Lee’s father had introduced his son to acting at an early age, and it was the latter who helped coach him in the field as a child. Incredibly, Lee had already appeared in 20 films by the time he was 18 years old.
But it wasn’t just films and school work that were keeping the young star busy. No, Lee was also a multi-talented performer and an acclaimed dancer. He practised the latter regularly and even emerged victorious in the Hong Kong Cha Cha Championship dancing competition in 1958.
But more importantly for his future career and fame, Lee acquired another burning passion in his youth alongside dancing and acting. That passion was, of course, martial arts. It began when Lee was 13 and he met a teacher called Master Yip Man, who subsequently taught him the martial arts style of Wing Chun over a five-year period.
And Lee’s meeting with Yip Man would change the course of his life. The latter was an exponent and instructor of Wing Chun. And Lee would come to master all aspects of the fighting style under Yip Man’s tutelage.
Lee and Yip Man’s warm relationship would continue throughout their lives and the former regularly visited his teacher in later years. But the star didn’t just shine in Wing Chun, he also had a clear talent for boxing. While at high school, Lee would emerge victorious over an English student in an interschool competition using the orthodox rules of the sport which banned kicking.
Nonetheless, by the time he had reached 18, Lee was at something of a crossroads in his life. He hadn’t done so well at school, and his penchant for combat had spilled out of the classroom and onto the streets. So, in April 1959 Lee made a bold decision. With just $100 on him, he clambered upon an American Presidents Line steamship and began a voyage back to the place of his birth: San Francisco.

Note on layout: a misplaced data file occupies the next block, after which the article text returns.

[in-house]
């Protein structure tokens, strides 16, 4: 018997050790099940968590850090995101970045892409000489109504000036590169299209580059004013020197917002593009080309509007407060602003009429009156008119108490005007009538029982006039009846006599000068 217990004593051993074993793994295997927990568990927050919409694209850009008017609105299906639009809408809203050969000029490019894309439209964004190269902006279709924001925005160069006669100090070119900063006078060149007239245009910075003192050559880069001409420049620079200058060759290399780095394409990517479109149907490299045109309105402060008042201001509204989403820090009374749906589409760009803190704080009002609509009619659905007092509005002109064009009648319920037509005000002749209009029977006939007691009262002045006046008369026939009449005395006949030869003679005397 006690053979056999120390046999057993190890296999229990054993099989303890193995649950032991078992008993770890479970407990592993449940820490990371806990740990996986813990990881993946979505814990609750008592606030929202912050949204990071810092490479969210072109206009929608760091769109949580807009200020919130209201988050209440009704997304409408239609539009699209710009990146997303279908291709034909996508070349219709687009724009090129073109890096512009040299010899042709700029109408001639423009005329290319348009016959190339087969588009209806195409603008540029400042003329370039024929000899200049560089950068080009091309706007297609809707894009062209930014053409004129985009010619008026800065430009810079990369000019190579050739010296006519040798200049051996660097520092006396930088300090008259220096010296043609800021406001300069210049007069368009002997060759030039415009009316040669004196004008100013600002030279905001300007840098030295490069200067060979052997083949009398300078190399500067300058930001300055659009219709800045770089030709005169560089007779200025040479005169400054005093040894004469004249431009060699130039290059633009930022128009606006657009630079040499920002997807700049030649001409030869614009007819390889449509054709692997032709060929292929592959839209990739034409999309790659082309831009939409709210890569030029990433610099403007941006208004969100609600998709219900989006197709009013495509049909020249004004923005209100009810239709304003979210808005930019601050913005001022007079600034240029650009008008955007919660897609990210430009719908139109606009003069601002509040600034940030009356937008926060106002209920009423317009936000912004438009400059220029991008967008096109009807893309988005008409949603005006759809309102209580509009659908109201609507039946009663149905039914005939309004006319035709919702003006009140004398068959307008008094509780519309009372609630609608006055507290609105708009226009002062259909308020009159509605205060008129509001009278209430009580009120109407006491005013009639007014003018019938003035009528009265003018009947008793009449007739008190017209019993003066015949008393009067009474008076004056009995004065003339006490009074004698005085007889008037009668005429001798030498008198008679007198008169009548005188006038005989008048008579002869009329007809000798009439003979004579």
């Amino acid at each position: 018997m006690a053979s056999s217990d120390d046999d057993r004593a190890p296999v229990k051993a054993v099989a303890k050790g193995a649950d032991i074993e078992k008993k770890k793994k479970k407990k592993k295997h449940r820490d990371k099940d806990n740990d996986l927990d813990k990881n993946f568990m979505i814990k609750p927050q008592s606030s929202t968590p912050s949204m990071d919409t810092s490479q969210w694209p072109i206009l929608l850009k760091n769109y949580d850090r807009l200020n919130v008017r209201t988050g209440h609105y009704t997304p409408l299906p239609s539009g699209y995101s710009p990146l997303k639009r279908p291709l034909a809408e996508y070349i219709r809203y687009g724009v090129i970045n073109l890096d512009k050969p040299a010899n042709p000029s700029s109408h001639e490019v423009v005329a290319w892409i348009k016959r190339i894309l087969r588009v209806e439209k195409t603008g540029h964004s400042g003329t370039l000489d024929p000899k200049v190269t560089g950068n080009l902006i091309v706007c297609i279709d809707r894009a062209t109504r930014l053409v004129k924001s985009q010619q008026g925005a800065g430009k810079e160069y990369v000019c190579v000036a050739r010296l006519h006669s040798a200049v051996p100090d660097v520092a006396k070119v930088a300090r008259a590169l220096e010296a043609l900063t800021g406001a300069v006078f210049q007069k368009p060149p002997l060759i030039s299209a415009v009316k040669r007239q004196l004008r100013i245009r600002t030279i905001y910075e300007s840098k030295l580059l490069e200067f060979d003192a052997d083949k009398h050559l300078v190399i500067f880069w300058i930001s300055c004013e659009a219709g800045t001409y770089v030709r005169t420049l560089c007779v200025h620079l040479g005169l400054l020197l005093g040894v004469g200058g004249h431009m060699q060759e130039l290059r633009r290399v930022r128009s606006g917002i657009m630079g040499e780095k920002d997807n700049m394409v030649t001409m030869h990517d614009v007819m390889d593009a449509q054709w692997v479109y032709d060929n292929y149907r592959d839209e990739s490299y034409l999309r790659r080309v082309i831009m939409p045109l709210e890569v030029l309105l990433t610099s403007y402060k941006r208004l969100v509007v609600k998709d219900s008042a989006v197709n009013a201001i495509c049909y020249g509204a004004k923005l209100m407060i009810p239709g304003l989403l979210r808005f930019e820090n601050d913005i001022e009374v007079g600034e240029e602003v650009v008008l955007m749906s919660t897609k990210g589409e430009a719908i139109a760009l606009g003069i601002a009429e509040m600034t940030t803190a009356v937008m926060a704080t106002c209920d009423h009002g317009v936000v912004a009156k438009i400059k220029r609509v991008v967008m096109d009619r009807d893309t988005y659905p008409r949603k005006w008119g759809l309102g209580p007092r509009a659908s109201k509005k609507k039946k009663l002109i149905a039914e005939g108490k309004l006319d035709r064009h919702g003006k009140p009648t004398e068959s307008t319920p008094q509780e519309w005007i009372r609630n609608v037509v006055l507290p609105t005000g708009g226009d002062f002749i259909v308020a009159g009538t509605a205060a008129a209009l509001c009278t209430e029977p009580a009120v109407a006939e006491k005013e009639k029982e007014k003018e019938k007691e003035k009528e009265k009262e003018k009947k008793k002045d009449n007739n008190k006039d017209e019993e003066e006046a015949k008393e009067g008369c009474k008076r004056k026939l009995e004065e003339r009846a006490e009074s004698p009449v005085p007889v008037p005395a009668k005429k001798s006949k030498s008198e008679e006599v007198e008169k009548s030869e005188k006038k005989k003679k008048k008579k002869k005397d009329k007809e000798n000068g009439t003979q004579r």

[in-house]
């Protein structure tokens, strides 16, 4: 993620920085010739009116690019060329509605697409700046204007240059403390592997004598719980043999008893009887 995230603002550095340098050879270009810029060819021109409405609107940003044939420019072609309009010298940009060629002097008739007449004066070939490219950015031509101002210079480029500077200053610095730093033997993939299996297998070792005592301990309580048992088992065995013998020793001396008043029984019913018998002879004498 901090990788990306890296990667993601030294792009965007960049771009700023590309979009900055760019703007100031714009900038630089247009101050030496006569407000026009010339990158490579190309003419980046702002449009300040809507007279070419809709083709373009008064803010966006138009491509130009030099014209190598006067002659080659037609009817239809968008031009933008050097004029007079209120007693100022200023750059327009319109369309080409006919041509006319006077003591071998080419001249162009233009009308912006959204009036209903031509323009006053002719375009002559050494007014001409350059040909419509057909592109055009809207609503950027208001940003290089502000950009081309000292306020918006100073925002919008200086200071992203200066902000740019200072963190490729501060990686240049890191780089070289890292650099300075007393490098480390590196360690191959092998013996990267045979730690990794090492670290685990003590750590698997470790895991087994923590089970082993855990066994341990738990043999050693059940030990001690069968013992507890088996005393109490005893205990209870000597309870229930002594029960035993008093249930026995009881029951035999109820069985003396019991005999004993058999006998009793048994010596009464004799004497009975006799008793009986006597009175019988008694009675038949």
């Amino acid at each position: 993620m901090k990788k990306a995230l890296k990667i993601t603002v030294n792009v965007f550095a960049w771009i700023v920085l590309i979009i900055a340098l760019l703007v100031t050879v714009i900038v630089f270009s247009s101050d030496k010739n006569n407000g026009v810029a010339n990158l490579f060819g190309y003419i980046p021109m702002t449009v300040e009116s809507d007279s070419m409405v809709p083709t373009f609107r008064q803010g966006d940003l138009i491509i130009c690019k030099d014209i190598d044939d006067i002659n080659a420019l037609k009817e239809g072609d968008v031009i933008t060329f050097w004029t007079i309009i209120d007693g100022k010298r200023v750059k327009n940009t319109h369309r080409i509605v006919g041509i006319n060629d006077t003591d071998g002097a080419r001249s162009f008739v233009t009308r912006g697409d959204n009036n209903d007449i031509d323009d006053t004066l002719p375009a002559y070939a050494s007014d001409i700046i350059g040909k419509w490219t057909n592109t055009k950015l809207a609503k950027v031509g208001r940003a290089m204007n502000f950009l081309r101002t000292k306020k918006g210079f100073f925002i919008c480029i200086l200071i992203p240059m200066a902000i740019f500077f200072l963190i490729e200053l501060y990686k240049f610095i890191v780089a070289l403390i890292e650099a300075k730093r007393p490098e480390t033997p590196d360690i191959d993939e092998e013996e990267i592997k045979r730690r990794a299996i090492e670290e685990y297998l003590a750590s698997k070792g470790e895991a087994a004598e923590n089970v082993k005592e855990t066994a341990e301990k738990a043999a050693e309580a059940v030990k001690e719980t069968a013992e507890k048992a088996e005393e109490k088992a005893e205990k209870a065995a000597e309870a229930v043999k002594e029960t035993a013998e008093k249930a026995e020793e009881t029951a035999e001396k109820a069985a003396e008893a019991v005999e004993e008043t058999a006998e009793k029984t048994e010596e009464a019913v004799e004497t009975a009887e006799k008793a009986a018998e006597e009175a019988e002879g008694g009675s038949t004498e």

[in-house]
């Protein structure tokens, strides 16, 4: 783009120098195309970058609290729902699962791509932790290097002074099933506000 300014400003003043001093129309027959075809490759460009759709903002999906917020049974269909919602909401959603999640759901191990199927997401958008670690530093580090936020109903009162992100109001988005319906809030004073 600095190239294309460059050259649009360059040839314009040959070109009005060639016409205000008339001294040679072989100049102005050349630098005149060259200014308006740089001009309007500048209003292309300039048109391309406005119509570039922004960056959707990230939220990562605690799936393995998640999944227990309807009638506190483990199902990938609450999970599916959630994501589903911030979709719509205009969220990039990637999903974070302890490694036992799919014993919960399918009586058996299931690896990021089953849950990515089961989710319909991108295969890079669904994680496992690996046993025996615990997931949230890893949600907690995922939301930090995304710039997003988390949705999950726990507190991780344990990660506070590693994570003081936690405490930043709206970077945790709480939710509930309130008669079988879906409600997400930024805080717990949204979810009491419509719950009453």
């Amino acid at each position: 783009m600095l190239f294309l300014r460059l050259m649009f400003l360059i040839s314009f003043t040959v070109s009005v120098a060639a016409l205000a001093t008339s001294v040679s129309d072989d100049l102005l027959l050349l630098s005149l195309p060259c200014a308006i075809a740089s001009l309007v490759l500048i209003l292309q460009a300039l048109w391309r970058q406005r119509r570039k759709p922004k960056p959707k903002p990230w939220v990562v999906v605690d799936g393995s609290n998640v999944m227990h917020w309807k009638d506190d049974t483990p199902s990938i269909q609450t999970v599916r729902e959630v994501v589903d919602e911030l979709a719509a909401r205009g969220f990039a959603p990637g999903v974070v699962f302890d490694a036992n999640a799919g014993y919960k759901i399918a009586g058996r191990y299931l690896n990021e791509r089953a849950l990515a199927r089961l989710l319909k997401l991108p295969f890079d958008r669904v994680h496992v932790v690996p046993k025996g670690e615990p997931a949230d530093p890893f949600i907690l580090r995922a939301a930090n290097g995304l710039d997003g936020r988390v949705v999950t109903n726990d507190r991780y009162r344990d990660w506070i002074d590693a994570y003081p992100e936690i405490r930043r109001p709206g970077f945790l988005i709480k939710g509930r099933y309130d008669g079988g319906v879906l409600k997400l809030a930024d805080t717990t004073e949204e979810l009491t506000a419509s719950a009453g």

Lee wouldn’t spend much time in northern California, however. Instead, he made his way to Seattle, where a family friend called Ruby Chow ran a restaurant. She offered to put Lee up and give him a job working there. At this point, he had wanted to concentrate on his studies, so he completed his tenure at Edison Technical School and then later enrolled at the University of Washington.
According to the university’s alumni publication, Lee majored in drama and spent much of his time there writing numerous essays about martial arts. He had also been teaching a style of self-defense which he called Jun Fan Gung Fu in Seattle for several years by this point. And it was through these classes at the Lee Jun Fan Gung Fu Institute that he would meet a University of Washington student called Linda Emery in 1963.
Emery had first become aware of Lee when he gave a guest lecture on Chinese philosophy at her high school in Seattle. Then, after some persuasion from a pal, she decided to sign up to martial arts lessons under Lee’s tutelage. The pair soon fell in love and within a year they were married. Their first child, Brandon, then arrived in February 1965.